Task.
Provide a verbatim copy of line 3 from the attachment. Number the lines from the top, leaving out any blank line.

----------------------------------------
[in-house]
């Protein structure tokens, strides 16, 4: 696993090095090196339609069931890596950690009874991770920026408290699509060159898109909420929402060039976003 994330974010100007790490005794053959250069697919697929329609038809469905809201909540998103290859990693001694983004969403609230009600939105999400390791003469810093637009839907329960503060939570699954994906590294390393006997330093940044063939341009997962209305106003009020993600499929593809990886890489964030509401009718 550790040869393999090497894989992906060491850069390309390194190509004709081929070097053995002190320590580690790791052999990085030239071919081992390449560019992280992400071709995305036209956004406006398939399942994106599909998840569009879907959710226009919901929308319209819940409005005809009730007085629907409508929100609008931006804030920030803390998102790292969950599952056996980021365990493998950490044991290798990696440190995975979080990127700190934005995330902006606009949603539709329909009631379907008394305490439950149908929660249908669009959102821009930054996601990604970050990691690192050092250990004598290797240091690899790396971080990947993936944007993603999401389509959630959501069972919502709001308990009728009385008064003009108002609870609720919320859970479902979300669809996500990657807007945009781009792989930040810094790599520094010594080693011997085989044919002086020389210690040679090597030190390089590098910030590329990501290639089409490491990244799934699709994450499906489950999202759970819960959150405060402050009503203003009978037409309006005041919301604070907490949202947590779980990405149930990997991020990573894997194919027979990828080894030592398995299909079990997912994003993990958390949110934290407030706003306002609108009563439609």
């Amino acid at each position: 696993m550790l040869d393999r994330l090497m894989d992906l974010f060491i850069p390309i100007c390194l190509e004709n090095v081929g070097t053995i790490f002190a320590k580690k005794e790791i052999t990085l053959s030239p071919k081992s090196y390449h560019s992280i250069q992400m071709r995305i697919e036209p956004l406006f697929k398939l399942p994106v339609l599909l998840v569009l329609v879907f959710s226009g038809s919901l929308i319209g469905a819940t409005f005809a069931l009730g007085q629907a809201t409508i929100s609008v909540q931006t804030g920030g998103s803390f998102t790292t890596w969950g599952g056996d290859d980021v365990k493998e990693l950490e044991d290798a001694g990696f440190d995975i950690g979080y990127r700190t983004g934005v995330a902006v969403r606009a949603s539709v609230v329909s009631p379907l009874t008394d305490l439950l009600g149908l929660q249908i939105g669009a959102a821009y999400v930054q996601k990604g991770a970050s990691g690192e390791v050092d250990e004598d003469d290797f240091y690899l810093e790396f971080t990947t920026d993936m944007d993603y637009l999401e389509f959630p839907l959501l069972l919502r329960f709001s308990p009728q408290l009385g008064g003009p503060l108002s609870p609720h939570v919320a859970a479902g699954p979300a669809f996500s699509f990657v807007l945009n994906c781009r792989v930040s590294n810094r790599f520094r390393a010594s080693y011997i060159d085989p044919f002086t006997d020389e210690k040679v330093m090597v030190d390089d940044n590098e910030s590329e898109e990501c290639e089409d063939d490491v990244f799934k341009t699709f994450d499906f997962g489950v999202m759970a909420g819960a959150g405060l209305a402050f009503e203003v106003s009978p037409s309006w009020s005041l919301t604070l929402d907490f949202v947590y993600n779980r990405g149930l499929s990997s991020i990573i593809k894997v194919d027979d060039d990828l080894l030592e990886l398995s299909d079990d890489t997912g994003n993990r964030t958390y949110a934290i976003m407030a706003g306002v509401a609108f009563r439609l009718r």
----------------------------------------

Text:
């Amino acid at each position: 696993m550790l040869d393999r994330l090497m894989d992906l974010f060491i850069p390309i100007c390194l190509e004709n090095v081929g070097t053995i790490f002190a320590k580690k005794e790791i052999t990085l053959s030239p071919k081992s090196y390449h560019s992280i250069q992400m071709r995305i697919e036209p956004l406006f697929k398939l399942p994106v339609l599909l998840v569009l329609v879907f959710s226009g038809s919901l929308i319209g469905a819940t409005f005809a069931l009730g007085q629907a809201t409508i929100s609008v909540q931006t804030g920030g998103s803390f998102t790292t890596w969950g599952g056996d290859d980021v365990k493998e990693l950490e044991d290798a001694g990696f440190d995975i950690g979080y990127r700190t983004g934005v995330a902006v969403r606009a949603s539709v609230v329909s009631p379907l009874t008394d305490l439950l009600g149908l929660q249908i939105g669009a959102a821009y999400v930054q996601k990604g991770a970050s990691g690192e390791v050092d250990e004598d003469d290797f240091y690899l810093e790396f971080t990947t920026d993936m944007d993603y637009l999401e389509f959630p839907l959501l069972l919502r329960f709001s308990p009728q408290l009385g008064g003009p503060l108002s609870p609720h939570v919320a859970a479902g699954p979300a669809f996500s699509f990657v807007l945009n994906c781009r792989v930040s590294n810094r790599f520094r390393a010594s080693y011997i060159d085989p044919f002086t006997d020389e210690k040679v330093m090597v030190d390089d940044n590098e910030s590329e898109e990501c290639e089409d063939d490491v990244f799934k341009t699709f994450d499906f997962g489950v999202m759970a909420g819960a959150g405060l209305a402050f009503e203003v106003s009978p037409s309006w009020s005041l919301t604070l929402d907490f949202v947590y993600n779980r990405g149930l499929s990997s991020i990573i593809k894997v194919d027979d060039d990828l080894l030592e990886l398995s299909d079990d890489t997912g994003n993990r964030t958390y949110a934290i976003m407030a706003g306002v509401a609108f009563r439609l009718r």